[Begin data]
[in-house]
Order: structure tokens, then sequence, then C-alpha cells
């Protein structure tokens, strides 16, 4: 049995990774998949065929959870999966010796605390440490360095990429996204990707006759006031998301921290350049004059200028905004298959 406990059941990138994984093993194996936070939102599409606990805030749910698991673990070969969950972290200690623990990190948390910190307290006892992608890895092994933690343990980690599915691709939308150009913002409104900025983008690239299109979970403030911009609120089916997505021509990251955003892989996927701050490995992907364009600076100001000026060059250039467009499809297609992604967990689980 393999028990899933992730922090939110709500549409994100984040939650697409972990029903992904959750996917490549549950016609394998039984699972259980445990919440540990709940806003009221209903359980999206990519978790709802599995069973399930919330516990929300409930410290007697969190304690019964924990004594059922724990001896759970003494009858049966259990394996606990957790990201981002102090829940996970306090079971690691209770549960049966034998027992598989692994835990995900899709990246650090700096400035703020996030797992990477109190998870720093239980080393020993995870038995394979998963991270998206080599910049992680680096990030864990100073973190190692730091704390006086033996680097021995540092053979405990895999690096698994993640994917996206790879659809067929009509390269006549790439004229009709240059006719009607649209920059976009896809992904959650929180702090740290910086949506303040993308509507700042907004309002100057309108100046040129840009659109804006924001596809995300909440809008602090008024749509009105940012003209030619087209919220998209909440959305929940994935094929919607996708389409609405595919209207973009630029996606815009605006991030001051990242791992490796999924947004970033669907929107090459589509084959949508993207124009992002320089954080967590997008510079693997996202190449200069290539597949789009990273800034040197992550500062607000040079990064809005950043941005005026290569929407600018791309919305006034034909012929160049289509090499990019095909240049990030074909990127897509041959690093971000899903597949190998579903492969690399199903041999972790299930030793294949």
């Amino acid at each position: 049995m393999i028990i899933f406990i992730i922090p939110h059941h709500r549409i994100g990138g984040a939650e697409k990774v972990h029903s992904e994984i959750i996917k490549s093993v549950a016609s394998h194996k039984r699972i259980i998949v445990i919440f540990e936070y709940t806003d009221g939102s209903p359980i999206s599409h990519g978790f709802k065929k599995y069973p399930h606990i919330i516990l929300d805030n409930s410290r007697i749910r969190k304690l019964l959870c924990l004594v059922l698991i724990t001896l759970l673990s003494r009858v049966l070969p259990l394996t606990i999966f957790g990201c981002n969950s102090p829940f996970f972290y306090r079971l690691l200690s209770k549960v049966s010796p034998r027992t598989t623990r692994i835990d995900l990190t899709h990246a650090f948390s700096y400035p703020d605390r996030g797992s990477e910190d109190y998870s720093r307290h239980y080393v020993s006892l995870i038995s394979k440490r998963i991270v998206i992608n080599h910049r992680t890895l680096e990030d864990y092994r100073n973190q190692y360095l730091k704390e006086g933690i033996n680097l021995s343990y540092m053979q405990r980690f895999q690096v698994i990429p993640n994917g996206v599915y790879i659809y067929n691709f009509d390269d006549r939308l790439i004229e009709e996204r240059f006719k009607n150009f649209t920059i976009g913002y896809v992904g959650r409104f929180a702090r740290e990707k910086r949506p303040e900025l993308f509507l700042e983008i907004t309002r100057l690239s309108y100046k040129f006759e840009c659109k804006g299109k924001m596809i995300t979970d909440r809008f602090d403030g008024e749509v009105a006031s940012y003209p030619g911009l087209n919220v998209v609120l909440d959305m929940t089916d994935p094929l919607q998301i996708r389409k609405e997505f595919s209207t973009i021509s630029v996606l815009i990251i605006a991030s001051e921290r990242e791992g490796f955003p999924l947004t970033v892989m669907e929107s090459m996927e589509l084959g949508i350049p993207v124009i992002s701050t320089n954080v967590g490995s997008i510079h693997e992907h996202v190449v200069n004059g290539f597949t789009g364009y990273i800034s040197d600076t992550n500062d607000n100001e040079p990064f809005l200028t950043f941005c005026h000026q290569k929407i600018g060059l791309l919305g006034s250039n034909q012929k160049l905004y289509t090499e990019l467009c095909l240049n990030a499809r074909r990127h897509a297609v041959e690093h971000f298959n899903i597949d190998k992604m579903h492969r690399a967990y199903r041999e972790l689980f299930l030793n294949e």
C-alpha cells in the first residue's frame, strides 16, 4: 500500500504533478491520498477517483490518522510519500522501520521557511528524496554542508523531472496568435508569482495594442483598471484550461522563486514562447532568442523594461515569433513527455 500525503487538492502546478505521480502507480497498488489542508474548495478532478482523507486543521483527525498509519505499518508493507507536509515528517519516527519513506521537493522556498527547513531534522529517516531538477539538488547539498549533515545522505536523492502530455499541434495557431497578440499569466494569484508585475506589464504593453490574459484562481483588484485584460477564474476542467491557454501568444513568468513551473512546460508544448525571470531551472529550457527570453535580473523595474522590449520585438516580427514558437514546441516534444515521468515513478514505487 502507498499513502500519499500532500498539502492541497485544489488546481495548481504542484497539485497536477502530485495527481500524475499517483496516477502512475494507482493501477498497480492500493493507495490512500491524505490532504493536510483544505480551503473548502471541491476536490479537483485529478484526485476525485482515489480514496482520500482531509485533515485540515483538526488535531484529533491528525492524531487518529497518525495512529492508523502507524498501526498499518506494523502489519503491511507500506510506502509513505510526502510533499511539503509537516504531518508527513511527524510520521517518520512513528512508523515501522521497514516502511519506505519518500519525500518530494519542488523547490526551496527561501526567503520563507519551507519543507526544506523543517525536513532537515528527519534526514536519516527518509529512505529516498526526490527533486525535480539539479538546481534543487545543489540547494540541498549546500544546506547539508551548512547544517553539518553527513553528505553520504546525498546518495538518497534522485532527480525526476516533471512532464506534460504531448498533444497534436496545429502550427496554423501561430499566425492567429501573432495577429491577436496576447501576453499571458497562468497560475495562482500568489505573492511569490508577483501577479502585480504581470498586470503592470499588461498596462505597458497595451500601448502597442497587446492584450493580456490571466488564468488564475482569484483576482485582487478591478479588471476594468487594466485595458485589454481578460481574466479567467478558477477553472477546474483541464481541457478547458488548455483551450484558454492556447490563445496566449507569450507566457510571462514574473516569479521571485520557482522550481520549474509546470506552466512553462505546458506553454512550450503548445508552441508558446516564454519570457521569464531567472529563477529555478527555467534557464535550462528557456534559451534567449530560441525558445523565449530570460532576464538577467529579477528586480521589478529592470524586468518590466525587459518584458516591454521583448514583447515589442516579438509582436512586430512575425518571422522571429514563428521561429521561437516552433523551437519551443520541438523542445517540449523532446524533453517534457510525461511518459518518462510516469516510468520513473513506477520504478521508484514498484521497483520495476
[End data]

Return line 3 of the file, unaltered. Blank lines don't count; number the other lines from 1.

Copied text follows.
């Protein structure tokens, strides 16, 4: 049995990774998949065929959870999966010796605390440490360095990429996204990707006759006031998301921290350049004059200028905004298959 406990059941990138994984093993194996936070939102599409606990805030749910698991673990070969969950972290200690623990990190948390910190307290006892992608890895092994933690343990980690599915691709939308150009913002409104900025983008690239299109979970403030911009609120089916997505021509990251955003892989996927701050490995992907364009600076100001000026060059250039467009499809297609992604967990689980 393999028990899933992730922090939110709500549409994100984040939650697409972990029903992904959750996917490549549950016609394998039984699972259980445990919440540990709940806003009221209903359980999206990519978790709802599995069973399930919330516990929300409930410290007697969190304690019964924990004594059922724990001896759970003494009858049966259990394996606990957790990201981002102090829940996970306090079971690691209770549960049966034998027992598989692994835990995900899709990246650090700096400035703020996030797992990477109190998870720093239980080393020993995870038995394979998963991270998206080599910049992680680096990030864990100073973190190692730091704390006086033996680097021995540092053979405990895999690096698994993640994917996206790879659809067929009509390269006549790439004229009709240059006719009607649209920059976009896809992904959650929180702090740290910086949506303040993308509507700042907004309002100057309108100046040129840009659109804006924001596809995300909440809008602090008024749509009105940012003209030619087209919220998209909440959305929940994935094929919607996708389409609405595919209207973009630029996606815009605006991030001051990242791992490796999924947004970033669907929107090459589509084959949508993207124009992002320089954080967590997008510079693997996202190449200069290539597949789009990273800034040197992550500062607000040079990064809005950043941005005026290569929407600018791309919305006034034909012929160049289509090499990019095909240049990030074909990127897509041959690093971000899903597949190998579903492969690399199903041999972790299930030793294949």